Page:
“Are there mountains around Utica? I am looking for mountains…”

It was with those words that Dr. Lisa Berardino, a New Orleans native with a doctoral degree from Virginia Tech, contemplated the job offer in what would soon become her home for nearly two decades.

The job offer at SUNY Polytechnic Institute came following a national job search, and for the 18 years that have followed, Dr. Berardino has enjoyed the beautiful foothills and vistas of the Adirondacks ever since.

And although a big influence on her move to the Utica area may have been the luscious scenery, Dr. Berardino, Associate Professor of Human Resource Management, has long found herself enjoying her work and the positive influence she shares with her students. It’s that connection with her students, especially the students who remain in touch after graduation, that help continue to drive her in what she does.

“I teach the senior capstone course, and every semester it is exciting to be an important part of students’ lives, especially those transitioning from our college to the ‘real world’ that awaits them after graduation.”

Growing up, Dr. Berardino says her father always loved to study business management and strategy, leaving an impression and valuable lessons that she continues to put to work every day.

“He believed that planning makes things happen that otherwise would not. My father taught me to trust the organization’s chain of command.”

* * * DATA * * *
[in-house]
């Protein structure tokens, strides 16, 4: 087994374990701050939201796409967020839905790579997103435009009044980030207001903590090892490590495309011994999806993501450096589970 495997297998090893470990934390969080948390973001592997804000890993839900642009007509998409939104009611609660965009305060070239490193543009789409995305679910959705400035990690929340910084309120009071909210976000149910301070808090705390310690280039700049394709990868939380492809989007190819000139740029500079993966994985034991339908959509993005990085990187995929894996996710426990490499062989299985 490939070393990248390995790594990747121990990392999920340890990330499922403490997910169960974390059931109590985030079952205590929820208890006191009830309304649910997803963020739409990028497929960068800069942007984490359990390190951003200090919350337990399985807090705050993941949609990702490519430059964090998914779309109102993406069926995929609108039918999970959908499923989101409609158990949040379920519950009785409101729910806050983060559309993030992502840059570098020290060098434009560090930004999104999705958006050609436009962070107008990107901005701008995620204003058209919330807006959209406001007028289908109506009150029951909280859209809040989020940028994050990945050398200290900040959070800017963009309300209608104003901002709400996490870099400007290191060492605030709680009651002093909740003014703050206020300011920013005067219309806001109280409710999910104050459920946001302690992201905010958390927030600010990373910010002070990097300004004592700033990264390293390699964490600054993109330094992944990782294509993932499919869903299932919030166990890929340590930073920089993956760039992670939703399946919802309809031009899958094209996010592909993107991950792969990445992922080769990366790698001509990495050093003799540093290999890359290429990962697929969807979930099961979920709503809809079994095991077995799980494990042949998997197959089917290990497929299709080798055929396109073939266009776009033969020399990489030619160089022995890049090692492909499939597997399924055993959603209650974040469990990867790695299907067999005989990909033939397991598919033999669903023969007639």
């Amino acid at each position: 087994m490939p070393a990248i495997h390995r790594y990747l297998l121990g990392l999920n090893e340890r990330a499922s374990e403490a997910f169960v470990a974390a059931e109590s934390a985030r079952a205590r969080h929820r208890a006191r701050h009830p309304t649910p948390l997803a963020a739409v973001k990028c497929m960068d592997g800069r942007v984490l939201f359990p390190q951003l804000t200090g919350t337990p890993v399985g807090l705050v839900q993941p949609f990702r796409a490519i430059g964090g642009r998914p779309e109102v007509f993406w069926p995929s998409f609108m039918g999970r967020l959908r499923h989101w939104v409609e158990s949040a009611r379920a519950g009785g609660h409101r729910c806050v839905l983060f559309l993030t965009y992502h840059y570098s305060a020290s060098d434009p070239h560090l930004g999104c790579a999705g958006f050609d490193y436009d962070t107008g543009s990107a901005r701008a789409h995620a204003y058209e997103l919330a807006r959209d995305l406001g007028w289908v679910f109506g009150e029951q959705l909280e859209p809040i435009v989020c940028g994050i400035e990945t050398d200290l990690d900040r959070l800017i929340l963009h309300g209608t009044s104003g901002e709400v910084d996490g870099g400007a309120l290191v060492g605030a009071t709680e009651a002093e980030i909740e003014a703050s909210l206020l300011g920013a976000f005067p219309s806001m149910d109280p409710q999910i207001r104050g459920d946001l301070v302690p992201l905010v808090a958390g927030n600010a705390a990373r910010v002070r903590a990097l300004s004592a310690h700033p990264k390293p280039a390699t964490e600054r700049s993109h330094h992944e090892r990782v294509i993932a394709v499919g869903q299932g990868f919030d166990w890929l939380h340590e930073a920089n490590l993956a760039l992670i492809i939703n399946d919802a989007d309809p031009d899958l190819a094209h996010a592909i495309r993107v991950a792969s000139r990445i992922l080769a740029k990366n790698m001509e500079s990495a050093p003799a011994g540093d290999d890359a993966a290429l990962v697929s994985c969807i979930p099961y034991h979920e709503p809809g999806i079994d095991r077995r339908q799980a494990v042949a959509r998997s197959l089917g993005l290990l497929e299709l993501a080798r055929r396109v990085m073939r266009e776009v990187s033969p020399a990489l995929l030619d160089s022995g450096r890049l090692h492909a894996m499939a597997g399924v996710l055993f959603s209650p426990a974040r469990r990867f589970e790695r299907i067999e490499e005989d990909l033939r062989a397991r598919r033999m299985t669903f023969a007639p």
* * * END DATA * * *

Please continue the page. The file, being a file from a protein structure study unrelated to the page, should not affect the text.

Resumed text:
That influence, she says, was instrumental in her education as well as the inspiration for her career as she now plays an important role in the Business Management Program at SUNY Poly, teaching others about Human Resource Management.

“For students seeking advice in possibly pursuing a career in business, I encourage talking to professors, business professionals, and doing internships to observe organizations. For students in human resource management, I recommend that they join the Mohawk Valley Society of Human Resources. After students complete a B.S. in Business, I highly recommend our MBA in Technology Management!”

Those careers could take them into any number of fields, each with an ever-changing, ever-increasing speed of developments and technological advancements, something she doesn’t see slowing down any time soon. In fact, Dr. Berardino predicts the already rapid-pace of changing technology to increase drastically in the next decade.

“When I started teaching, we did not have iPhones or access to Google. As a result moving forward, I believe work will be more automated and the labor force will change.”

And while she is certainly busy in the classroom, that has not stopped her in any way from continuing her pursuits of passion and service, studying philosophy, serving on the Board of Directors for The Paul Brunton Philosophic Foundation, and practicing painting, while also making time for regular visits to the numerous museums in the Mohawk Valley – Munson-Williams-Proctor Arts Institute being her favorite. It may seem like quite a lot to fit into an already busy schedule, but it’s achieving that work-life balance that Dr. Berardino says is key to fulfillment.

“I encourage students to continue to exercise, stay fit, read, but most importantly, to invest time in taking care of themselves,” she says, adding to never stop learning well after students leave the halls of academia. “In my life, I have had very brilliant teachers, professors, and most importantly, mentors. I try to pass along to my students this light of learning every day.”